GoPro HD HERO Review

Cameras Pro Reviews

What is it Capturing?
Another point of contention is that is sort of hard to know what you are capturing on the HD HERO. The old view finder is now gone, so you have to use the alignment of the camera body itself to know what it is shooting, which is even tougher since once you put it on your head you really aren’t sure where it is pointing? Trial an error (look at the video post ride) will eventually get you to know what angle works best.

Status LCD Screen
The HERO Wide had an upside down viewpoint of the LCD screen, which was very annoying. The upside down screen output was a leftover from the HERO’s surfing roots, in which the camera was attached to your wrist, and upside down was the right side up! I am glad they went to a normal screen output with the HD HERO.

“Abby Normal!”


LCD Screen Layout

The LCD screen is where you see the current status, such as the battery level, video resolution setting (1-5), shooting mode (photo, video, triple shot, timer), picture count, deletion status and exposure setting. As you go through the menu system, using the power/mode and shutter/select buttons, various icons, numbers and 3 letter anachronisms are highlighted on the LCD screen, allowing multiple camera options to be set. The upside down image capturing mode is missing (upside down records right side up), hopefully a firmware upgrade will be released soon. The user manual (ok, a single large double sided piece of paper), does a good job of covering everything, even if it is sometimes ad nauseam!

I would have liked a slightly larger screen, since a lot of information is packed into it a small area. The mode icons are difficult to see, and they are tucked up high on the screen.


  • 98.9 grams – camera with battery and SD card
  • 26.1 grams – battery
  • 1.7 grams – SD card
  • 90.5 grams – waterproof housing with connector
  • 19.3 grams – connector
  • 189.4 grams – total


  • 60mm x 42mm x 30mm – camera size
  • 72mm x 65mm x 46mm – housing size
  • 13mm x 16mm – LCD screen size

The housing is a really nice unit, that is durable, waterproof and resists contamination. The housing is made of polycarbonate, with stainless steel hinge pins. I have used the camera kayaking, and biking in the snow and mud, and can attest for its tight seals and protection it affords. Which is a good thing, since the camera itself is a bit fragile, so it really needs to be used within the housing? On the bottom of the housing is a slotted connector to hook it up to the mounting system.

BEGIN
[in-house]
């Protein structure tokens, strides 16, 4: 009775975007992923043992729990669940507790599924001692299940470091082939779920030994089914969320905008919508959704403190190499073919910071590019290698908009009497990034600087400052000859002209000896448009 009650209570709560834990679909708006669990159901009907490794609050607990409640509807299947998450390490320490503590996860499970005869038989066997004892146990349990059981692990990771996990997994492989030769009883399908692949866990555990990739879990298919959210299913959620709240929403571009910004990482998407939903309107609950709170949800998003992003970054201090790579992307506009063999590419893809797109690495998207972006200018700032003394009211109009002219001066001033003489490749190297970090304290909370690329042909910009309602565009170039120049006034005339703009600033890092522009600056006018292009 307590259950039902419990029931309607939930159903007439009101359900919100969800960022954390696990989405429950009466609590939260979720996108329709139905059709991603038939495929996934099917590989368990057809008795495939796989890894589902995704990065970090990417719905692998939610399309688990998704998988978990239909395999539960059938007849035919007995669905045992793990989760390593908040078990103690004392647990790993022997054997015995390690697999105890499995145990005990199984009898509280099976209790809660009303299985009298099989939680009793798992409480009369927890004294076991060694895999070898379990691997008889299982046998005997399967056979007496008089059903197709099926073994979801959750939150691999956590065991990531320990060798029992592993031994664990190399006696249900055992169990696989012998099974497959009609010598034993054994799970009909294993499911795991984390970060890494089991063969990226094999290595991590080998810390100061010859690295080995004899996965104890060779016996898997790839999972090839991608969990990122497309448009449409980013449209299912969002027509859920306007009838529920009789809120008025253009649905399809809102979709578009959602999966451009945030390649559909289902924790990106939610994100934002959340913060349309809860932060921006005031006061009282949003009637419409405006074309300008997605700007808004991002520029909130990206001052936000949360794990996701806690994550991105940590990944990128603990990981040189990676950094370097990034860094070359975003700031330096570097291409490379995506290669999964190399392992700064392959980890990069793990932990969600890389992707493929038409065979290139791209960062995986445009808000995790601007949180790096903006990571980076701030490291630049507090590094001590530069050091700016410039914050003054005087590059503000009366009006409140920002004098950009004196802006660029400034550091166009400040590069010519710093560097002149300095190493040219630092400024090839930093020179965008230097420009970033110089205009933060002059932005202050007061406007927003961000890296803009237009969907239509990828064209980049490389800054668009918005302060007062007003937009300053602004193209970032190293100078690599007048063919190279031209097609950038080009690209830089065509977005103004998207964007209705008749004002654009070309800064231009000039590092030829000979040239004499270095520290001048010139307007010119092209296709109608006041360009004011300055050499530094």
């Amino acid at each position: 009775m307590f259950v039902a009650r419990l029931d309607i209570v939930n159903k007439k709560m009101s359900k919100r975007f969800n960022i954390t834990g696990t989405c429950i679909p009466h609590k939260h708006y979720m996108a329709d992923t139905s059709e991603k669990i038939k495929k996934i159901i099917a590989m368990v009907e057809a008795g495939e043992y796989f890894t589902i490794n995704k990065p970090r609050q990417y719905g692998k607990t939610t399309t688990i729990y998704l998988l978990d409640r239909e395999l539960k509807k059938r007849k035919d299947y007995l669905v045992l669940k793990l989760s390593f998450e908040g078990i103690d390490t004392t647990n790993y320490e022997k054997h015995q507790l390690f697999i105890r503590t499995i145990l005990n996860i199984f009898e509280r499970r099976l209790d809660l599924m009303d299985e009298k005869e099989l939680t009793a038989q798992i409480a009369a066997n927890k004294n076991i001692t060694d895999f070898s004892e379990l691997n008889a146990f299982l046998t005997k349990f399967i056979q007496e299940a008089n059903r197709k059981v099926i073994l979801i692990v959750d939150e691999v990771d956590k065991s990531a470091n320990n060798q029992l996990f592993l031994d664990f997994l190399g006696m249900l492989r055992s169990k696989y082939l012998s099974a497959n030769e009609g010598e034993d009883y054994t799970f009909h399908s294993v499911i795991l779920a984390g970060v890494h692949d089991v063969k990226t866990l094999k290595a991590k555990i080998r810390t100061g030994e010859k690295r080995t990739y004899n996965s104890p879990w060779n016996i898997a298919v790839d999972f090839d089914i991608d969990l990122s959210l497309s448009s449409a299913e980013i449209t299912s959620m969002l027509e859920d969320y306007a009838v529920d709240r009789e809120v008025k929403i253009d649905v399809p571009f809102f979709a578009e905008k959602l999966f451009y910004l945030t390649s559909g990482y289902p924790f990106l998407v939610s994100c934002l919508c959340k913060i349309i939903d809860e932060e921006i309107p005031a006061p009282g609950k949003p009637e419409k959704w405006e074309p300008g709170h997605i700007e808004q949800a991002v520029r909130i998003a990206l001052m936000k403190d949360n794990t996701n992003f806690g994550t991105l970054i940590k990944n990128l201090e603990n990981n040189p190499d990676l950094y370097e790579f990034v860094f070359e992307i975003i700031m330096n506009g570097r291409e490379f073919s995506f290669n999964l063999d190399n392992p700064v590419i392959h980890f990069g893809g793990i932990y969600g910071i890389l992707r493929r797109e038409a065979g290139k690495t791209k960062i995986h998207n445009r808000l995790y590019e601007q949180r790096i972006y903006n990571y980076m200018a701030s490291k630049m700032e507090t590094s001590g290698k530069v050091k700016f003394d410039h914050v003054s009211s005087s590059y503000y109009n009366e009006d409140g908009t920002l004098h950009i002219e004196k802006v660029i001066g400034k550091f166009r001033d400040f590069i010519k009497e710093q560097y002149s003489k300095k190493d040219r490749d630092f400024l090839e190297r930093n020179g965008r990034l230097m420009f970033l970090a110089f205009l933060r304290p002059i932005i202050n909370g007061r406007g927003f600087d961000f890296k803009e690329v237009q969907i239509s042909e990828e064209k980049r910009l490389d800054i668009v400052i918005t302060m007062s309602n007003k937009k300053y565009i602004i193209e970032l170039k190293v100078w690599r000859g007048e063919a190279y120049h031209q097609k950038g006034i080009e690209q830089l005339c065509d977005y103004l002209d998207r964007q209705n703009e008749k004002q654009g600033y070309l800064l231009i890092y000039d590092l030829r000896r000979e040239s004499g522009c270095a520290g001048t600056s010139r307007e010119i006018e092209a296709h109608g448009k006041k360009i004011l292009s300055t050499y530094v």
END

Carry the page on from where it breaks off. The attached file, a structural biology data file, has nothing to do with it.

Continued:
Expansion Port
The back of the camera has an expansion port, that will allow optional expansion packs (called Bakpacs) to be connected. The current Bakpacs list to be released sometime in 2010, is an LCD screen (to view videos/pictures), and a battery extender. The Bakpacs will come with an expanded back door, so that the fatter camera (camera with attached Bakpac) will fit inside the waterproof housing. Future Bakpacs are supposed to include a battery warmer for those ultra cold days when batteries give up the ghost at the most inopportune moments.


Expansion Port and Output Ports

Next ยป Mount System & Memory

About the author: Brian Mullin

Brian likes to push the limits in all the sports he obsesses in, whether it's mountain biking, whitewater kayaking, skiing, or sport climbing. He takes those same strengths and a good dose of insanity to his reviewing and writing on mountain biking products, creating technical, in-depth articles. Whenever he's not on the bike, he might be found watching MotoGP racing, otherwise look for him out on the trail.

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  • Tommi says:

    Nice review, it was very helpful and well written.

    “Note: I am cross comparing the HD HERO to the old HERO Wide and VHoldR ContourHD 1080p”
    So how does it compare to these? I’m currently trying to decide which one to go for, GoPro or ContourHD.

  • Brian Mullin says:

    As requested, a crude comparison, at the bottom of page 4

  • Pedro,Miami,Fl says: